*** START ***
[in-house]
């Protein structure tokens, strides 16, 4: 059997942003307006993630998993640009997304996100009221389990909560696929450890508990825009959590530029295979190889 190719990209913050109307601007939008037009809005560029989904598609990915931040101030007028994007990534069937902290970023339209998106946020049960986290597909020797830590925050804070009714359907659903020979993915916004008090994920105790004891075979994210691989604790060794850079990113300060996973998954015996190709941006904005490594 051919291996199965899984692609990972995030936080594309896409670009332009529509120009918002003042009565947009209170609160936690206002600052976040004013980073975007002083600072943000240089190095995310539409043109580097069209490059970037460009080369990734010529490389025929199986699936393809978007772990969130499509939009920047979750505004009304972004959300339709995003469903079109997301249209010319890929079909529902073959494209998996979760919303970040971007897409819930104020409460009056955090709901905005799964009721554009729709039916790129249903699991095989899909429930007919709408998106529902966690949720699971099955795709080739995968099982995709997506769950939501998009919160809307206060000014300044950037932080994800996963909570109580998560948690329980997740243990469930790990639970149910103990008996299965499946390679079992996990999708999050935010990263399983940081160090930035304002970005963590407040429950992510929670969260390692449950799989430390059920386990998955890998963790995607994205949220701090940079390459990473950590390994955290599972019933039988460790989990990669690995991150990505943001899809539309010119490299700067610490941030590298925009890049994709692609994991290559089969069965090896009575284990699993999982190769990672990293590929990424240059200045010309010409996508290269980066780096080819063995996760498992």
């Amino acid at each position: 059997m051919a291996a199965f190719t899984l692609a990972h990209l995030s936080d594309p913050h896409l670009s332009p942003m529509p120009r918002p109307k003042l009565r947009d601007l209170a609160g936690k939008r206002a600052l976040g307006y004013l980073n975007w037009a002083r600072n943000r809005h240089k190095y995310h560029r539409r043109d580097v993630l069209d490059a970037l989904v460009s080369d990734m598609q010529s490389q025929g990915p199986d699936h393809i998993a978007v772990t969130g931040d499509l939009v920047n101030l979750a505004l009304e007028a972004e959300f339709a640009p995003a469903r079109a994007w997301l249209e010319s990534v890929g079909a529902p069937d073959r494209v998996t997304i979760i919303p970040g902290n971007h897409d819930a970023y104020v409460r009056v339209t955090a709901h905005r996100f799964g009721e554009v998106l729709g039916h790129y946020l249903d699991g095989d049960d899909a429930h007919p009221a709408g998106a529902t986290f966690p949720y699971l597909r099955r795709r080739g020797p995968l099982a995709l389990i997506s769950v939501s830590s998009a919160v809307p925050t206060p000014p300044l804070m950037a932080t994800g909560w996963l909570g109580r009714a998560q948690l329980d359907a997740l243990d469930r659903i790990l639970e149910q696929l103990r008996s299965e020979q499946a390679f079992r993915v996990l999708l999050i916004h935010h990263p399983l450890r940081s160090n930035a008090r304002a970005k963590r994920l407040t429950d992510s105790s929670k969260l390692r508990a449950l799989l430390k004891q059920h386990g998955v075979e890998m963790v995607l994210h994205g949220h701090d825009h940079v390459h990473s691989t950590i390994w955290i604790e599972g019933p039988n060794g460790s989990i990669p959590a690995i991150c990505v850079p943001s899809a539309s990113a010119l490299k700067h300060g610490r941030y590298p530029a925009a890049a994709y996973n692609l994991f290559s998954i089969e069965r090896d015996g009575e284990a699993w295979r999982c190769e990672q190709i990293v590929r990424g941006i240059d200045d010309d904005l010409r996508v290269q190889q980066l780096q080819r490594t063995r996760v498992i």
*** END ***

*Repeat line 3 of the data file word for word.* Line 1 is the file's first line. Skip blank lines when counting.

């Amino acid at each position: 059997m051919a291996a199965f190719t899984l692609a990972h990209l995030s936080d594309p913050h896409l670009s332009p942003m529509p120009r918002p109307k003042l009565r947009d601007l209170a609160g936690k939008r206002a600052l976040g307006y004013l980073n975007w037009a002083r600072n943000r809005h240089k190095y995310h560029r539409r043109d580097v993630l069209d490059a970037l989904v460009s080369d990734m598609q010529s490389q025929g990915p199986d699936h393809i998993a978007v772990t969130g931040d499509l939009v920047n101030l979750a505004l009304e007028a972004e959300f339709a640009p995003a469903r079109a994007w997301l249209e010319s990534v890929g079909a529902p069937d073959r494209v998996t997304i979760i919303p970040g902290n971007h897409d819930a970023y104020v409460r009056v339209t955090a709901h905005r996100f799964g009721e554009v998106l729709g039916h790129y946020l249903d699991g095989d049960d899909a429930h007919p009221a709408g998106a529902t986290f966690p949720y699971l597909r099955r795709r080739g020797p995968l099982a995709l389990i997506s769950v939501s830590s998009a919160v809307p925050t206060p000014p300044l804070m950037a932080t994800g909560w996963l909570g109580r009714a998560q948690l329980d359907a997740l243990d469930r659903i790990l639970e149910q696929l103990r008996s299965e020979q499946a390679f079992r993915v996990l999708l999050i916004h935010h990263p399983l450890r940081s160090n930035a008090r304002a970005k963590r994920l407040t429950d992510s105790s929670k969260l390692r508990a449950l799989l430390k004891q059920h386990g998955v075979e890998m963790v995607l994210h994205g949220h701090d825009h940079v390459h990473s691989t950590i390994w955290i604790e599972g019933p039988n060794g460790s989990i990669p959590a690995i991150c990505v850079p943001s899809a539309s990113a010119l490299k700067h300060g610490r941030y590298p530029a925009a890049a994709y996973n692609l994991f290559s998954i089969e069965r090896d015996g009575e284990a699993w295979r999982c190769e990672q190709i990293v590929r990424g941006i240059d200045d010309d904005l010409r996508v290269q190889q980066l780096q080819r490594t063995r996760v498992i």